Voodoo is most often closely associated with Vodun, a West African religion with a complex spiritual hierarchy of a supreme deity, lesser gods, and ancestral spirits. One must go through initiations to reach spiritual and ritual knowledge. The initiations themselves are deeply sacred ceremonies shrouded in mystery to outsiders. An example of one such initiation in the Haitian tradition is a ceremony to dedicate oneself to serving an Iwa, an intermediary to the supreme deity. Early American voodoo shared this ordered system with Vodun. Eventually, it incorporated the influences of Western religions. One could say that voodoo evolved the same way our ancestors adapted to survive.
Hoodoo, also called black folk magic, is a step further removed from African voodoo. It’s described as the ritual practice of voodoo without the religious aspects. It shares similarities in the use of talismans, rootwork, connection to nature, and spiritual possession. There is no initiation in hoodoo, and it’s often passed down through families and practiced in secrecy in the United States. Hoodoo has long been a staple in popular Blues lyrics. Take a listen to songs by Sonny Boy Williamson and Lonesome Sundown for a small sample:
One night, I’m goin’ down in Lou’siana
An buy me another mojo hand
Well, because I’ve got to break up my baby
From lovin’ this other man
–“Hoodoo Hoodoo” by Sonny Boy Williamson
I ain’t got no rabbit foot, or no old bone
But when I leave you, baby, you’ll be so all alone
‘Cause I’m a mojo man, yes, I’m a mojo man
I’m gonna get my mojo workin’, win you back again
I’ve been down in Alabama and down in Tennessee
I got a lot of pretty women runnin’ after me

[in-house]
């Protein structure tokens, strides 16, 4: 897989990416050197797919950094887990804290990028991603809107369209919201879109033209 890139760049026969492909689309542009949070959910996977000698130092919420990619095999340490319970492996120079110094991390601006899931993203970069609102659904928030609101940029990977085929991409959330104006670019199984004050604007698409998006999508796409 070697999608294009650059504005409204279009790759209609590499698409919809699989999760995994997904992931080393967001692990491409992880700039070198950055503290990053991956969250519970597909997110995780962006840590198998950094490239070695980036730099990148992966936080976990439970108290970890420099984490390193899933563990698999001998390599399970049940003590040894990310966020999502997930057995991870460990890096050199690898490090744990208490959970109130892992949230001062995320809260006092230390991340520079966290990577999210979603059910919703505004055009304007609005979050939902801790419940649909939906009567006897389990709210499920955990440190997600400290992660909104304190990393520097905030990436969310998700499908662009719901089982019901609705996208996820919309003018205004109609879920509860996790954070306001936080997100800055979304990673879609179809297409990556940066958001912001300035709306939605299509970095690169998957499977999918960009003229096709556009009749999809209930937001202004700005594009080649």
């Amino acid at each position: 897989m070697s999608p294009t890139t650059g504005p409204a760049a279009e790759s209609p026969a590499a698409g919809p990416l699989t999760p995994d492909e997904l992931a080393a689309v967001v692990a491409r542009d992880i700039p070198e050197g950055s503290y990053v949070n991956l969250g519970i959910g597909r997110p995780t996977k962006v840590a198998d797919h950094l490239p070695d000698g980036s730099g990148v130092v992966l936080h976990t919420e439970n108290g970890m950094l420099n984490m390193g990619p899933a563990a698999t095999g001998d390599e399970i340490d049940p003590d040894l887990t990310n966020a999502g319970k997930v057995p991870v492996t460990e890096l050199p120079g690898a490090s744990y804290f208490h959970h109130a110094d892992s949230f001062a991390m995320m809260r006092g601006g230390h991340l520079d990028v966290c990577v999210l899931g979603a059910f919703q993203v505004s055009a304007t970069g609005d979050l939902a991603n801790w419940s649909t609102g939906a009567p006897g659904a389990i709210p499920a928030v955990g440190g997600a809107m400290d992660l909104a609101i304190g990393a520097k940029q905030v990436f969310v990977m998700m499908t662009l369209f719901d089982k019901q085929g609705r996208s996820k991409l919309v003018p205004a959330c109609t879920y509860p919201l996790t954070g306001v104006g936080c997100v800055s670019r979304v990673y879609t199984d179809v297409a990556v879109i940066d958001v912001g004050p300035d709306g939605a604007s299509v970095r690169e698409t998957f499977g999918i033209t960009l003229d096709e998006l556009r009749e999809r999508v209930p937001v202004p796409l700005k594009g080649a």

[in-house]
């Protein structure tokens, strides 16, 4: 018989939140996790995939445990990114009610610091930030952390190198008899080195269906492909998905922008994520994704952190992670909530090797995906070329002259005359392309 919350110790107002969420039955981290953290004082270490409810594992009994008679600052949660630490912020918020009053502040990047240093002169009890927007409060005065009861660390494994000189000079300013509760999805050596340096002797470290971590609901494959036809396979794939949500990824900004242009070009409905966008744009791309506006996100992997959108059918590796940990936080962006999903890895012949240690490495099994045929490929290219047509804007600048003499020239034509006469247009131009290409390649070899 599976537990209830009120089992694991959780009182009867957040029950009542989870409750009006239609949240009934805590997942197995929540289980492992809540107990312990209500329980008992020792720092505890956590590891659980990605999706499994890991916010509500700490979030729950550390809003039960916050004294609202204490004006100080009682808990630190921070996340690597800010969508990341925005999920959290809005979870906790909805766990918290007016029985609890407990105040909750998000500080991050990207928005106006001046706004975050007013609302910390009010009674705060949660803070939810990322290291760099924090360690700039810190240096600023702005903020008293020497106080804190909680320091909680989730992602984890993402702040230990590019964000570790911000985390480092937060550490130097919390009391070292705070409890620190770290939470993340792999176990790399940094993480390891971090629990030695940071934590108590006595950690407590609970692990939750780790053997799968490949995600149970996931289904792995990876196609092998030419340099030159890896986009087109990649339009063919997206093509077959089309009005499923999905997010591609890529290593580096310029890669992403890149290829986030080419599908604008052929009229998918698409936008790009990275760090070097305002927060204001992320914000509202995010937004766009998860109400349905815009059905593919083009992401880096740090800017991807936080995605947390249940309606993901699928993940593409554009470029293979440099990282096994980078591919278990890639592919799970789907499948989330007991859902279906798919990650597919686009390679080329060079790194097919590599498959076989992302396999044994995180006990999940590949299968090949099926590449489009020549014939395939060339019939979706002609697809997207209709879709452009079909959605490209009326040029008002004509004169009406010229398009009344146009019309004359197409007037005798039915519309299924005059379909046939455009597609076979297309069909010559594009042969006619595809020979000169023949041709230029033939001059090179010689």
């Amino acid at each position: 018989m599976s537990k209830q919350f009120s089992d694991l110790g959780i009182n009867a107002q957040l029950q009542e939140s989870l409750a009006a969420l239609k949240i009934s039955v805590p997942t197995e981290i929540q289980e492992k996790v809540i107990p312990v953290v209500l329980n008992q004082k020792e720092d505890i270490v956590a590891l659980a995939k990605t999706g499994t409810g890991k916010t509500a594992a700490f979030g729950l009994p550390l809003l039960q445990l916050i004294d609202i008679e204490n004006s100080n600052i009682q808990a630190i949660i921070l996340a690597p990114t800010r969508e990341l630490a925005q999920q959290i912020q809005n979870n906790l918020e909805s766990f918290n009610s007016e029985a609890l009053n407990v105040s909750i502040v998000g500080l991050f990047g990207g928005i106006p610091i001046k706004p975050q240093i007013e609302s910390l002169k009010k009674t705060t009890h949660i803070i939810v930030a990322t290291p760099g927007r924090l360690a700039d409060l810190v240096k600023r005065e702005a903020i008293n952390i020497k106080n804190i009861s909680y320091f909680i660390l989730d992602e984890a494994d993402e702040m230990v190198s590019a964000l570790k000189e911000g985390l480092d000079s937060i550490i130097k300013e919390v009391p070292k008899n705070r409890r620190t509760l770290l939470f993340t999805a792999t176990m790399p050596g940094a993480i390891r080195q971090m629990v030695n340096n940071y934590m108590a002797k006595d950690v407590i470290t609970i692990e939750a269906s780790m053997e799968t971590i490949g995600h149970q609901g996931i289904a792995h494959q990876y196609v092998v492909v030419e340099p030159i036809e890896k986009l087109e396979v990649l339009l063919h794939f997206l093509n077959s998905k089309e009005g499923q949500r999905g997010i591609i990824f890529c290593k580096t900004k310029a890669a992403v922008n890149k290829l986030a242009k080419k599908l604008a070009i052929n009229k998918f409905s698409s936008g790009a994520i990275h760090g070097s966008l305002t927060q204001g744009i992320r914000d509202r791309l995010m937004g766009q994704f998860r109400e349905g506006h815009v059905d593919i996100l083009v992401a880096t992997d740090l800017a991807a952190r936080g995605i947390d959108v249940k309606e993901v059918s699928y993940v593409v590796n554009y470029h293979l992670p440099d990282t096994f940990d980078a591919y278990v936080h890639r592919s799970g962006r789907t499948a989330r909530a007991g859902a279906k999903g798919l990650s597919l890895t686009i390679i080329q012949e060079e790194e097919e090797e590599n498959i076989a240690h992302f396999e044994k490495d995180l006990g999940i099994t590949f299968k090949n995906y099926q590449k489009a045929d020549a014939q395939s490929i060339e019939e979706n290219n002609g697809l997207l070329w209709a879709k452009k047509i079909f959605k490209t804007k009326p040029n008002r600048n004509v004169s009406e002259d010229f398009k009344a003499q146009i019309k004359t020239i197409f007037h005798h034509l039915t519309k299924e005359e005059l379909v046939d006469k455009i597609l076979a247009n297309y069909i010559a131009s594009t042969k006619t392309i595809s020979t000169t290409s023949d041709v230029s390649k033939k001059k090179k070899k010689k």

‘Cause I’m a mojo man, yes, I’m a mojo man
–“I’m a Mojo Man” by Lonesome Sundown
On the big screen, voodoo has appeared in films such as Child’s Play, Tales from the Hood, and The Skeleton Key. There’s a scene in Child’s Play when a dying Charles Lee Ray utters a few words over a doll and transfers his soul into its body. The idea behind the scene is supposedly tied to voodoo (e.g. the concept of a voodoo doll), but there is little evidence of the practice in the West African tradition. Instead, voodoo dolls have long been used as propaganda to negatively depict African and Afro-Caribbean religions in the west. Although I personally love the idea of a doll to purge my enemies, one prick at a time.
My lifelong interest in African/black magic is woven between the pages of Kingdom of Souls. Much like the practice of voodoo, the people of the tribal lands live in a structured society with a principal deity. They undergo a series of initiations in their quests to come closer in mind, body, and soul to their God. Yet, what I’ve learned so far about the traditions and beliefs of West Africa is only a small piece of a missing puzzle of my journey of self-discovery.
Grasping the Root of Divine Power by HRU Yuya T. Assaan-ANU (CreateSpace Independent Publishing Platform)
Hoodoo, Voodoo, and Conjure by Jeffrey F. Anderson (Greenwood Folklore Handbooks)
Black Magic: Religion and The African American Conjuring Tradition by Yvonne P. Chireau (University of California Press)
Rena Barron grew up in small-town Alabama, where stories of magic and adventure sparked her imagination. After penning her first awful poem in middle school, she graduated to writing short stories and novels by high school. Rena has an affinity for good cheese, wine, and nature. When she’s not writing, she can be found reading or brushing up on her French. Find her online @renathedreamer or at renabarron.com.